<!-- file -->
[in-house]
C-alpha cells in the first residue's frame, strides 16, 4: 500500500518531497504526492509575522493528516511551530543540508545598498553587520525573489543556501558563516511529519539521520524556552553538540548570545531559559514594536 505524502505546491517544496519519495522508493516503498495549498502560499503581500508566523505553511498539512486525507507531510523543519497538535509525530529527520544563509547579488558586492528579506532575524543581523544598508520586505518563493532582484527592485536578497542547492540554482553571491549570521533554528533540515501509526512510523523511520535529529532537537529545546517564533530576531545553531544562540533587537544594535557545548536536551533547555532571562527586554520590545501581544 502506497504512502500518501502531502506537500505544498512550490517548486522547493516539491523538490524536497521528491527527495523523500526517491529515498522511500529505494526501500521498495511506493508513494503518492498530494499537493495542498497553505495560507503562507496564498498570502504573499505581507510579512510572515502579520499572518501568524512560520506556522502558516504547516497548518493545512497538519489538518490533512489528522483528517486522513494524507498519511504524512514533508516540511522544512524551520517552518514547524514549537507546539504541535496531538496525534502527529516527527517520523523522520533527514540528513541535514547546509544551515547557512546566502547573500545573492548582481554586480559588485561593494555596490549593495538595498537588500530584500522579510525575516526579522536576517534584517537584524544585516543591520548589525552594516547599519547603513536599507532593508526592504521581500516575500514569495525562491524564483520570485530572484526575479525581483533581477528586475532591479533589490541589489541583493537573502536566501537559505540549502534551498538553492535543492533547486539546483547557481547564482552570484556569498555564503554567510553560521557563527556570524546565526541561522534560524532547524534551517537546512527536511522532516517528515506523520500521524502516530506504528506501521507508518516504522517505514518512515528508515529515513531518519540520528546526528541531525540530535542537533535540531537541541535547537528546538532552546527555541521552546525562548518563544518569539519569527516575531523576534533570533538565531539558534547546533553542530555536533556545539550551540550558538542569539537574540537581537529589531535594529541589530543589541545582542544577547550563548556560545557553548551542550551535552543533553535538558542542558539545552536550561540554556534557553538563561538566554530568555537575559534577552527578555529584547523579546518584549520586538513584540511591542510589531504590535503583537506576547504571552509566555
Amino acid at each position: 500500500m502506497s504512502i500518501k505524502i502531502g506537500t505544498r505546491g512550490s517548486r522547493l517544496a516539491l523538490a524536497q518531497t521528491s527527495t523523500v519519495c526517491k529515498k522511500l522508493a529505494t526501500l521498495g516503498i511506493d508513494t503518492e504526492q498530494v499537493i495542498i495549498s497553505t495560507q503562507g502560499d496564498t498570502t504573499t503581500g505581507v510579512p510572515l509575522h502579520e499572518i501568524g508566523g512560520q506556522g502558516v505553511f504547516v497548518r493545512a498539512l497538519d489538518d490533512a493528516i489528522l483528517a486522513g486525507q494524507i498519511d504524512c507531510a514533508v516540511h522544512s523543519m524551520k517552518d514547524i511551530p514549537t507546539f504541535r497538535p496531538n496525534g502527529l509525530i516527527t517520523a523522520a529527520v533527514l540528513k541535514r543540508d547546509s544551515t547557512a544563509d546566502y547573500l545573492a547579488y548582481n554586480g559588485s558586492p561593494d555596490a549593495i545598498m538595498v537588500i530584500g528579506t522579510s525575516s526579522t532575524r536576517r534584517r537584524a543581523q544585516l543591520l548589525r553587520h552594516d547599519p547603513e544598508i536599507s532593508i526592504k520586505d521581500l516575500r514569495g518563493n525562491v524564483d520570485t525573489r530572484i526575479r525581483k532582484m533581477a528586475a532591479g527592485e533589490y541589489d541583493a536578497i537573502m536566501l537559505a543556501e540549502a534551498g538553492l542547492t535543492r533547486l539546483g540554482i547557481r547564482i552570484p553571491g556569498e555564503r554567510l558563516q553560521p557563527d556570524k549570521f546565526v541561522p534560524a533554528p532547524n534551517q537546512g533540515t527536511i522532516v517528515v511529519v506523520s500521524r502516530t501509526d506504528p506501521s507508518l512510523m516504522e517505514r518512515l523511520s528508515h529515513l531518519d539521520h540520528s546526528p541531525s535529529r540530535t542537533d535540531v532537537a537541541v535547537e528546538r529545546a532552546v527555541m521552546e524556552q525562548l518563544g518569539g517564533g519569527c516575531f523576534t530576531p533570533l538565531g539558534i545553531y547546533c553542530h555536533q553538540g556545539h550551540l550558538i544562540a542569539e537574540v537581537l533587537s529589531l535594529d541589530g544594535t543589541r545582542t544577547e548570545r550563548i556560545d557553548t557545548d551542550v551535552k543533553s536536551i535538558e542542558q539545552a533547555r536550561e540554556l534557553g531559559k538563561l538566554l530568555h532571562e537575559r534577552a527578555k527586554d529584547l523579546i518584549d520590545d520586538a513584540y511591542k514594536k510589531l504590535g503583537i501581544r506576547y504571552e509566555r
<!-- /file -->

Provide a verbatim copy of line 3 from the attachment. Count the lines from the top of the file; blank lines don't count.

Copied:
Amino acid at each position: 500500500m502506497s504512502i500518501k505524502i502531502g506537500t505544498r505546491g512550490s517548486r522547493l517544496a516539491l523538490a524536497q518531497t521528491s527527495t523523500v519519495c526517491k529515498k522511500l522508493a529505494t526501500l521498495g516503498i511506493d508513494t503518492e504526492q498530494v499537493i495542498i495549498s497553505t495560507q503562507g502560499d496564498t498570502t504573499t503581500g505581507v510579512p510572515l509575522h502579520e499572518i501568524g508566523g512560520q506556522g502558516v505553511f504547516v497548518r493545512a498539512l497538519d489538518d490533512a493528516i489528522l483528517a486522513g486525507q494524507i498519511d504524512c507531510a514533508v516540511h522544512s523543519m524551520k517552518d514547524i511551530p514549537t507546539f504541535r497538535p496531538n496525534g502527529l509525530i516527527t517520523a523522520a529527520v533527514l540528513k541535514r543540508d547546509s544551515t547557512a544563509d546566502y547573500l545573492a547579488y548582481n554586480g559588485s558586492p561593494d555596490a549593495i545598498m538595498v537588500i530584500g528579506t522579510s525575516s526579522t532575524r536576517r534584517r537584524a543581523q544585516l543591520l548589525r553587520h552594516d547599519p547603513e544598508i536599507s532593508i526592504k520586505d521581500l516575500r514569495g518563493n525562491v524564483d520570485t525573489r530572484i526575479r525581483k532582484m533581477a528586475a532591479g527592485e533589490y541589489d541583493a536578497i537573502m536566501l537559505a543556501e540549502a534551498g538553492l542547492t535543492r533547486l539546483g540554482i547557481r547564482i552570484p553571491g556569498e555564503r554567510l558563516q553560521p557563527d556570524k549570521f546565526v541561522p534560524a533554528p532547524n534551517q537546512g533540515t527536511i522532516v517528515v511529519v506523520s500521524r502516530t501509526d506504528p506501521s507508518l512510523m516504522e517505514r518512515l523511520s528508515h529515513l531518519d539521520h540520528s546526528p541531525s535529529r540530535t542537533d535540531v532537537a537541541v535547537e528546538r529545546a532552546v527555541m521552546e524556552q525562548l518563544g518569539g517564533g519569527c516575531f523576534t530576531p533570533l538565531g539558534i545553531y547546533c553542530h555536533q553538540g556545539h550551540l550558538i544562540a542569539e537574540v537581537l533587537s529589531l535594529d541589530g544594535t543589541r545582542t544577547e548570545r550563548i556560545d557553548t557545548d551542550v551535552k543533553s536536551i535538558e542542558q539545552a533547555r536550561e540554556l534557553g531559559k538563561l538566554l530568555h532571562e537575559r534577552a527578555k527586554d529584547l523579546i518584549d520590545d520586538a513584540y511591542k514594536k510589531l504590535g503583537i501581544r506576547y504571552e509566555r